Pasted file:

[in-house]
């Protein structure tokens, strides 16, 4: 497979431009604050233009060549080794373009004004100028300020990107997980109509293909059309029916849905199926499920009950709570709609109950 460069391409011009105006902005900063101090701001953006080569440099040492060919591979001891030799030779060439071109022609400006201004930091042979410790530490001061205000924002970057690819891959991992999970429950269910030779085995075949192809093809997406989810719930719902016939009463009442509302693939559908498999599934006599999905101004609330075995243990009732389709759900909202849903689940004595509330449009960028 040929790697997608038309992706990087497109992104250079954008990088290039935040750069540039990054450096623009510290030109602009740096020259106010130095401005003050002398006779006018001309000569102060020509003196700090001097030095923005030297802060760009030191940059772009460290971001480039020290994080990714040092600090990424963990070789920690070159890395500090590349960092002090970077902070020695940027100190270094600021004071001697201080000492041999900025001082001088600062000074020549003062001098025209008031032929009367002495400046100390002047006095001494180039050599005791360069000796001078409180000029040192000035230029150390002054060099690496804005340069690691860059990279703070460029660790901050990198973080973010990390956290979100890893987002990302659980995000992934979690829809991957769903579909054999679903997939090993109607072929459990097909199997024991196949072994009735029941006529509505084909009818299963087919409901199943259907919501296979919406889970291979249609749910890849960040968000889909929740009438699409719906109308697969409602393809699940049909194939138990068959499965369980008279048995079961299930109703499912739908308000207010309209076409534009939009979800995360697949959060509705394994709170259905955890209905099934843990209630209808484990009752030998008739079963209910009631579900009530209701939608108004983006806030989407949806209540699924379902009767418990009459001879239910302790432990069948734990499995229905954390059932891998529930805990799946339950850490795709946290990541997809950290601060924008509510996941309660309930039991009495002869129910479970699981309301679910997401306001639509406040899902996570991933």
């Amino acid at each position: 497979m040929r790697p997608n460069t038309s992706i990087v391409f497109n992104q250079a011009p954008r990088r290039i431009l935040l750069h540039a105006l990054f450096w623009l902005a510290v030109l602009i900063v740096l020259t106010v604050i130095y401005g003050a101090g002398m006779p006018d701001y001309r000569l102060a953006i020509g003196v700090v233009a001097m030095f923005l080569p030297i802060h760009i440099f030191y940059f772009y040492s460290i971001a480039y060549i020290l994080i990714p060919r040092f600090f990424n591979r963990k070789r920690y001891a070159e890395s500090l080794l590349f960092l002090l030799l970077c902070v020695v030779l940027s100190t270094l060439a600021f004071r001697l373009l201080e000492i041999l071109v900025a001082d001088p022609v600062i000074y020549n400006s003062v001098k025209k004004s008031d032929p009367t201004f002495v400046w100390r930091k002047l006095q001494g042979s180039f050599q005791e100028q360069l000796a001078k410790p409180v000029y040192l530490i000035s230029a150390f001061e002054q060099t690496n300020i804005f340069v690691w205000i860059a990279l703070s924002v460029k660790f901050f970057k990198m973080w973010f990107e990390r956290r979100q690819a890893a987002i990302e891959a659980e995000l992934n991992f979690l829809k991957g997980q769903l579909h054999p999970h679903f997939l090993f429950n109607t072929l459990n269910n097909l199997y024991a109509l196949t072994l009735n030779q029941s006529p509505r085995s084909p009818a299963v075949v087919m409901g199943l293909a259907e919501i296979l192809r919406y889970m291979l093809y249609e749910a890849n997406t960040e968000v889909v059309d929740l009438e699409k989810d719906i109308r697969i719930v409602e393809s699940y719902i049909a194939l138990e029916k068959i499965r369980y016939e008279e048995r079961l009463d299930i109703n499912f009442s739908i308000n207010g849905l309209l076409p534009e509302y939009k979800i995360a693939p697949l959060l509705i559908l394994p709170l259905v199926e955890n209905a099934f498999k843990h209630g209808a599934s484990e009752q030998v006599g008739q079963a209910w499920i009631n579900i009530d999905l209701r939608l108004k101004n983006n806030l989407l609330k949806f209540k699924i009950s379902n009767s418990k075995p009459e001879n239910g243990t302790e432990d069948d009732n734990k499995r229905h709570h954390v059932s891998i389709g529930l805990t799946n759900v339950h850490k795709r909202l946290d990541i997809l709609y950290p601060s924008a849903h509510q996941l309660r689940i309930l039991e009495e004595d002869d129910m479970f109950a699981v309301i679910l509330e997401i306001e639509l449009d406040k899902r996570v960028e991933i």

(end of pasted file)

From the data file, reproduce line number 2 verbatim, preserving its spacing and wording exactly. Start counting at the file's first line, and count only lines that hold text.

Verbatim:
């Protein structure tokens, strides 16, 4: 497979431009604050233009060549080794373009004004100028300020990107997980109509293909059309029916849905199926499920009950709570709609109950 460069391409011009105006902005900063101090701001953006080569440099040492060919591979001891030799030779060439071109022609400006201004930091042979410790530490001061205000924002970057690819891959991992999970429950269910030779085995075949192809093809997406989810719930719902016939009463009442509302693939559908498999599934006599999905101004609330075995243990009732389709759900909202849903689940004595509330449009960028 040929790697997608038309992706990087497109992104250079954008990088290039935040750069540039990054450096623009510290030109602009740096020259106010130095401005003050002398006779006018001309000569102060020509003196700090001097030095923005030297802060760009030191940059772009460290971001480039020290994080990714040092600090990424963990070789920690070159890395500090590349960092002090970077902070020695940027100190270094600021004071001697201080000492041999900025001082001088600062000074020549003062001098025209008031032929009367002495400046100390002047006095001494180039050599005791360069000796001078409180000029040192000035230029150390002054060099690496804005340069690691860059990279703070460029660790901050990198973080973010990390956290979100890893987002990302659980995000992934979690829809991957769903579909054999679903997939090993109607072929459990097909199997024991196949072994009735029941006529509505084909009818299963087919409901199943259907919501296979919406889970291979249609749910890849960040968000889909929740009438699409719906109308697969409602393809699940049909194939138990068959499965369980008279048995079961299930109703499912739908308000207010309209076409534009939009979800995360697949959060509705394994709170259905955890209905099934843990209630209808484990009752030998008739079963209910009631579900009530209701939608108004983006806030989407949806209540699924379902009767418990009459001879239910302790432990069948734990499995229905954390059932891998529930805990799946339950850490795709946290990541997809950290601060924008509510996941309660309930039991009495002869129910479970699981309301679910997401306001639509406040899902996570991933």